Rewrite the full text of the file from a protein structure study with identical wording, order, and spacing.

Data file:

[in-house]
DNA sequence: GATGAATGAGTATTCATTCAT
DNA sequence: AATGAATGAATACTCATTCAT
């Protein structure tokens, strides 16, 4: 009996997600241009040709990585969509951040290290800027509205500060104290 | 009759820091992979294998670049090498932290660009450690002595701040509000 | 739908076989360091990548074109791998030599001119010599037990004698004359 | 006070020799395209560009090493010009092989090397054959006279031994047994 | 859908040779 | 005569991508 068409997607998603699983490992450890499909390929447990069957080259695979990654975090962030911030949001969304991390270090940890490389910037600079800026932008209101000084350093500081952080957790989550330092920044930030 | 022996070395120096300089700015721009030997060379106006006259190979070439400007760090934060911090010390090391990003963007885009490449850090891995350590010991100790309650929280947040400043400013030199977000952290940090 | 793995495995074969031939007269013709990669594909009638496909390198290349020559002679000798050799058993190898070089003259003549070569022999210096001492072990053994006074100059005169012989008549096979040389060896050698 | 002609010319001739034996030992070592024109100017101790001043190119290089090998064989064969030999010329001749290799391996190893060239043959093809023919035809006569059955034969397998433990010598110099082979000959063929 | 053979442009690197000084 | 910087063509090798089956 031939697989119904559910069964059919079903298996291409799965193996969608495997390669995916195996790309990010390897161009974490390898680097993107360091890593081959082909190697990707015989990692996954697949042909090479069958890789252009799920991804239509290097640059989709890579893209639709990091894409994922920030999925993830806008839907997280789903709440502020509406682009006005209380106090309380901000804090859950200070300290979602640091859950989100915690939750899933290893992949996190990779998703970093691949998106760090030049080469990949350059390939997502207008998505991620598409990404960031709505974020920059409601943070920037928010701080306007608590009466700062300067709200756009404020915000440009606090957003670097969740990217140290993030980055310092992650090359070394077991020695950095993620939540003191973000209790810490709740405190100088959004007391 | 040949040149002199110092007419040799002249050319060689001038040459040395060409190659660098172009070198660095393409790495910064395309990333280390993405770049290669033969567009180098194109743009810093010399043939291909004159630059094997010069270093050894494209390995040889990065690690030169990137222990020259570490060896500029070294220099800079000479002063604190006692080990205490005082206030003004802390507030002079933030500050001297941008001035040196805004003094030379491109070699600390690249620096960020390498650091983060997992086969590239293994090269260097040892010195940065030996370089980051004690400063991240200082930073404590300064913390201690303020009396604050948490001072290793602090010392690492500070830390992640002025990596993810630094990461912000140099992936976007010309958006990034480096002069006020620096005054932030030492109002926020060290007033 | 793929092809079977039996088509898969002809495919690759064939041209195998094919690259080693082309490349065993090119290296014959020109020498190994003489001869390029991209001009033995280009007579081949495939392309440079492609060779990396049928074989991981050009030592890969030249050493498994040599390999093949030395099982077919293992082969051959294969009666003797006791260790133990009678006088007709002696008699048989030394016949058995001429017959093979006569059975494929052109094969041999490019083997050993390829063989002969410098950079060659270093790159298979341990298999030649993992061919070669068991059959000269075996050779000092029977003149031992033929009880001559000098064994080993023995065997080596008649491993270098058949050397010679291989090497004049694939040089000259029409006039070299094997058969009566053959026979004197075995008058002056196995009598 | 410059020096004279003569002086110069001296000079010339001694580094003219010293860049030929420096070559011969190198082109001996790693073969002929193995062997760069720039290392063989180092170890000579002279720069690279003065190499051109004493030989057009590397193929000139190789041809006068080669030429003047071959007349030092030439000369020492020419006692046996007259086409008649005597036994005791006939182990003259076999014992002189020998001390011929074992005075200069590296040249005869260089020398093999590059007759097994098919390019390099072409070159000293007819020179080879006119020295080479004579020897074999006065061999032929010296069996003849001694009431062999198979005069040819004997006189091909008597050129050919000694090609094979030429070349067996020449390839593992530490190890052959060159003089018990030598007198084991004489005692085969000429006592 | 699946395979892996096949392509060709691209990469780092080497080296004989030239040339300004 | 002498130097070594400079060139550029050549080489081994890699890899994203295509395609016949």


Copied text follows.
[in-house]
DNA sequence: GATGAATGAGTATTCATTCAT
DNA sequence: AATGAATGAATACTCATTCAT
């Protein structure tokens, strides 16, 4: 009996997600241009040709990585969509951040290290800027509205500060104290 | 009759820091992979294998670049090498932290660009450690002595701040509000 | 739908076989360091990548074109791998030599001119010599037990004698004359 | 006070020799395209560009090493010009092989090397054959006279031994047994 | 859908040779 | 005569991508 068409997607998603699983490992450890499909390929447990069957080259695979990654975090962030911030949001969304991390270090940890490389910037600079800026932008209101000084350093500081952080957790989550330092920044930030 | 022996070395120096300089700015721009030997060379106006006259190979070439400007760090934060911090010390090391990003963007885009490449850090891995350590010991100790309650929280947040400043400013030199977000952290940090 | 793995495995074969031939007269013709990669594909009638496909390198290349020559002679000798050799058993190898070089003259003549070569022999210096001492072990053994006074100059005169012989008549096979040389060896050698 | 002609010319001739034996030992070592024109100017101790001043190119290089090998064989064969030999010329001749290799391996190893060239043959093809023919035809006569059955034969397998433990010598110099082979000959063929 | 053979442009690197000084 | 910087063509090798089956 031939697989119904559910069964059919079903298996291409799965193996969608495997390669995916195996790309990010390897161009974490390898680097993107360091890593081959082909190697990707015989990692996954697949042909090479069958890789252009799920991804239509290097640059989709890579893209639709990091894409994922920030999925993830806008839907997280789903709440502020509406682009006005209380106090309380901000804090859950200070300290979602640091859950989100915690939750899933290893992949996190990779998703970093691949998106760090030049080469990949350059390939997502207008998505991620598409990404960031709505974020920059409601943070920037928010701080306007608590009466700062300067709200756009404020915000440009606090957003670097969740990217140290993030980055310092992650090359070394077991020695950095993620939540003191973000209790810490709740405190100088959004007391 | 040949040149002199110092007419040799002249050319060689001038040459040395060409190659660098172009070198660095393409790495910064395309990333280390993405770049290669033969567009180098194109743009810093010399043939291909004159630059094997010069270093050894494209390995040889990065690690030169990137222990020259570490060896500029070294220099800079000479002063604190006692080990205490005082206030003004802390507030002079933030500050001297941008001035040196805004003094030379491109070699600390690249620096960020390498650091983060997992086969590239293994090269260097040892010195940065030996370089980051004690400063991240200082930073404590300064913390201690303020009396604050948490001072290793602090010392690492500070830390992640002025990596993810630094990461912000140099992936976007010309958006990034480096002069006020620096005054932030030492109002926020060290007033 | 793929092809079977039996088509898969002809495919690759064939041209195998094919690259080693082309490349065993090119290296014959020109020498190994003489001869390029991209001009033995280009007579081949495939392309440079492609060779990396049928074989991981050009030592890969030249050493498994040599390999093949030395099982077919293992082969051959294969009666003797006791260790133990009678006088007709002696008699048989030394016949058995001429017959093979006569059975494929052109094969041999490019083997050993390829063989002969410098950079060659270093790159298979341990298999030649993992061919070669068991059959000269075996050779000092029977003149031992033929009880001559000098064994080993023995065997080596008649491993270098058949050397010679291989090497004049694939040089000259029409006039070299094997058969009566053959026979004197075995008058002056196995009598 | 410059020096004279003569002086110069001296000079010339001694580094003219010293860049030929420096070559011969190198082109001996790693073969002929193995062997760069720039290392063989180092170890000579002279720069690279003065190499051109004493030989057009590397193929000139190789041809006068080669030429003047071959007349030092030439000369020492020419006692046996007259086409008649005597036994005791006939182990003259076999014992002189020998001390011929074992005075200069590296040249005869260089020398093999590059007759097994098919390019390099072409070159000293007819020179080879006119020295080479004579020897074999006065061999032929010296069996003849001694009431062999198979005069040819004997006189091909008597050129050919000694090609094979030429070349067996020449390839593992530490190890052959060159003089018990030598007198084991004489005692085969000429006592 | 699946395979892996096949392509060709691209990469780092080497080296004989030239040339300004 | 002498130097070594400079060139550029050549080489081994890699890899994203295509395609016949």